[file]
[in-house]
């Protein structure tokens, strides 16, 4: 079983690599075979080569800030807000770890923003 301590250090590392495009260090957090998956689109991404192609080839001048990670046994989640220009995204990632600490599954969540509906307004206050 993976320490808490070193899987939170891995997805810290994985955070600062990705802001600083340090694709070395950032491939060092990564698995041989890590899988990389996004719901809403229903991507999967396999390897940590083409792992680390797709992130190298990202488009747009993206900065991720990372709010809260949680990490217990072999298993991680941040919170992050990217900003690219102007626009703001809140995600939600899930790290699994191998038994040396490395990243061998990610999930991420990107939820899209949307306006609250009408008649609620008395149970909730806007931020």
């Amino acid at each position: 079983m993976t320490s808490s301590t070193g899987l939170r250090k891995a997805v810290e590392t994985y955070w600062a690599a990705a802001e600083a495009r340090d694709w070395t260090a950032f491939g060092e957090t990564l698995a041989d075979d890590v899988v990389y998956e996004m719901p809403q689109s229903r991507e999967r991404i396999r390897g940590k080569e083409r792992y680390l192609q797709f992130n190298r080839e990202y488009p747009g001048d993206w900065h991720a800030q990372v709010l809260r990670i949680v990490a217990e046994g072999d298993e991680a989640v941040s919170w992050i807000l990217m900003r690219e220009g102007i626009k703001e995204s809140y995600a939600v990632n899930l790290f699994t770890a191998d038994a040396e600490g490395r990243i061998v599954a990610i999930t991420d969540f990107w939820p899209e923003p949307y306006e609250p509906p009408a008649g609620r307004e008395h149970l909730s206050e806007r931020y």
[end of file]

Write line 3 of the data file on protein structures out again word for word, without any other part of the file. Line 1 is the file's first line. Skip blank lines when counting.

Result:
């Amino acid at each position: 079983m993976t320490s808490s301590t070193g899987l939170r250090k891995a997805v810290e590392t994985y955070w600062a690599a990705a802001e600083a495009r340090d694709w070395t260090a950032f491939g060092e957090t990564l698995a041989d075979d890590v899988v990389y998956e996004m719901p809403q689109s229903r991507e999967r991404i396999r390897g940590k080569e083409r792992y680390l192609q797709f992130n190298r080839e990202y488009p747009g001048d993206w900065h991720a800030q990372v709010l809260r990670i949680v990490a217990e046994g072999d298993e991680a989640v941040s919170w992050i807000l990217m900003r690219e220009g102007i626009k703001e995204s809140y995600a939600v990632n899930l790290f699994t770890a191998d038994a040396e600490g490395r990243i061998v599954a990610i999930t991420d969540f990107w939820p899209e923003p949307y306006e609250p509906p009408a008649g609620r307004e008395h149970l909730s206050e806007r931020y």